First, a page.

Geek Review: Plantronics BackBeat FIT 6100 Wireless Sport Headphones

The truly wireless age is in full swing in 2019. Sure, a lot of us still rely on the consistency of wired audio equipment, but with the improvements in Bluetooth technology over the years, the demand for more wireless peripherals has increased exponentially.

Plantronics certainly has been keeping abreast of current tech trends. The US-based audio company has put out their own slew of superb audio equipment over the years to cater to both consumers and professionals, at relatively affordable prices. Some of their more recent releases have all been using wireless Bluetooth, and the Plantronics BackBeat FIT 6100 is no exception to that.

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The new over-ear headphone set is among one of four new wireless audio peripherals released by Plantronics, alongside the BackBeat FIT 3200, 3150, as well as the RIG 700HD. Priced at US$180, the 6100 is designed specifically for consumers who prefer a general-use set of wireless headphones with touch controls that can suit virtually any scenario, be it exercise, commute, or even in the work environment.

While it performs reasonably well in most scenarios, sport and exercise are the main aspects that Plantronics considered when designing the BackBeat FIT 6100. This is firstly highlighted by its exterior, sporting a rather subtly industrial matte plastic design, with angular earcups that are made to streamline the shape of your head when worn. The majorly plastic and leatherette material used to manufacture it means it is lightweight, which means it won’t weigh you down when you actually lift your weights.

Its available colours, black (which we got our review unit on), camo and grey, add to the overall understated aesthetic, which ensures you don’t stand out in a crowd or in the gym, if that’s what you’re going for. Subtle lettering such as “Be Unstoppable” and “Beast Mode” also add to the sporty feel of this pair of headphones, though depending on your tastes, may feel like Plantronics could be overdoing it a little.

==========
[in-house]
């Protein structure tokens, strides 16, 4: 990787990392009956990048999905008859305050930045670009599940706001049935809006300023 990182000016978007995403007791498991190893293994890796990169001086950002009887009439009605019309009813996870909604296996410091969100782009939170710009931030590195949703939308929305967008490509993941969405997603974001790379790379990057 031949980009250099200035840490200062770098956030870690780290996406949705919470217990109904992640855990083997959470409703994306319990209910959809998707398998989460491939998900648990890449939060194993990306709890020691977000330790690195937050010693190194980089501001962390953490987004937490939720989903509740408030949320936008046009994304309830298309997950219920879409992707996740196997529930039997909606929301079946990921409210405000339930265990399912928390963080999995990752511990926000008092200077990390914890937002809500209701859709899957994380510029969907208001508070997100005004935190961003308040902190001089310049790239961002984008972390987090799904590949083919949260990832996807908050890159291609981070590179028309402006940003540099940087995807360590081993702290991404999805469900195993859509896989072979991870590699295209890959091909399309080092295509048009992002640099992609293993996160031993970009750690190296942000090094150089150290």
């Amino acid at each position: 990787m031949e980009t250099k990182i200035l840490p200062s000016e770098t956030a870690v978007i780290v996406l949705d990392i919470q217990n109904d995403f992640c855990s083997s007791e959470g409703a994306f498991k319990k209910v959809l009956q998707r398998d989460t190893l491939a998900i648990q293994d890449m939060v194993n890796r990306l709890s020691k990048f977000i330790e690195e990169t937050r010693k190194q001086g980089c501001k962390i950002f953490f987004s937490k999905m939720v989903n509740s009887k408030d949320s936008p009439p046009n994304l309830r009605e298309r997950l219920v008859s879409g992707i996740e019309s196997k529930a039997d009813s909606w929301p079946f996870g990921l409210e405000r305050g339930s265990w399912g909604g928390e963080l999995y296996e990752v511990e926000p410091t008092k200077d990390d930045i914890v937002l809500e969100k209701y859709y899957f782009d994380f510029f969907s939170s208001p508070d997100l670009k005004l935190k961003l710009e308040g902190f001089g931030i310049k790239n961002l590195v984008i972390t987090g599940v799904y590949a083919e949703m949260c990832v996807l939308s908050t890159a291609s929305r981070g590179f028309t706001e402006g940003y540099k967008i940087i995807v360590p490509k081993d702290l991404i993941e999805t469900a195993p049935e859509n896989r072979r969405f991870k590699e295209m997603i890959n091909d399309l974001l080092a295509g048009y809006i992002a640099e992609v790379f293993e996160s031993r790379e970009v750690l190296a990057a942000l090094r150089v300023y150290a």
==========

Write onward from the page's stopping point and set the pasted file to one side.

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The earcups provide a great deal of comfort, especially since the cushions are memory foam. What’s even better is that they’re sweat-resistant, thanks to the 6100’s IPX5 rating. It’s great for typical half-hour-to-hour-long sessions in the gym, performing your static workouts. The hexagonal pads under the band are not just padded for comfort, but also perforated to ensure your head stays cool. 

And the best part? The sweat stays mainly on these leatherette pads, and don’t require so much as a brief wipe-down in order to clean them. And if you’re concerned about odour, they don’t soak up any stink, either.

However, what makes the BackBeat FIT 6100 especially great for working out is the white, extendable cord on its headband. Most headphones have the issue of being too loose and tend to drop off when you start moving from side to side or bobbing up and down, or even going for a run.

The 6100 seems to alleviate that issue with this cord. When secured, will exert resistance and tighten the headphones around your head when you start moving. It’s a simple but effective mechanic, though concerns may be raised about how long this thin band will last before it wears off and snaps after all that tightening.

From the onset, the 6100 is not the bulkiest pair of headphones around when you compare it to competitors, and this is even more so as it is able to fold inward when you’re not using it, so you can pack it into your backpack easily. However, its inherent lack of a carrying case or pouch may put you off, especially if you’re carrying it with other items on your person. 

Being a wireless audio peripheral, the BackBeat FIT 6100 has touch controls located on its right earcup, which controls playback and volume. Simply tapping it pauses or resumes playback, swiping up and down adjusts the volume, while swiping sideways skips to the next or previous song. It’s fairly simple to use, though it may be a tad touch-sensitive at times, so if the palm or back of your hand brushes against it, it may accidentally play your paused song, or increase your volume to undesirable levels.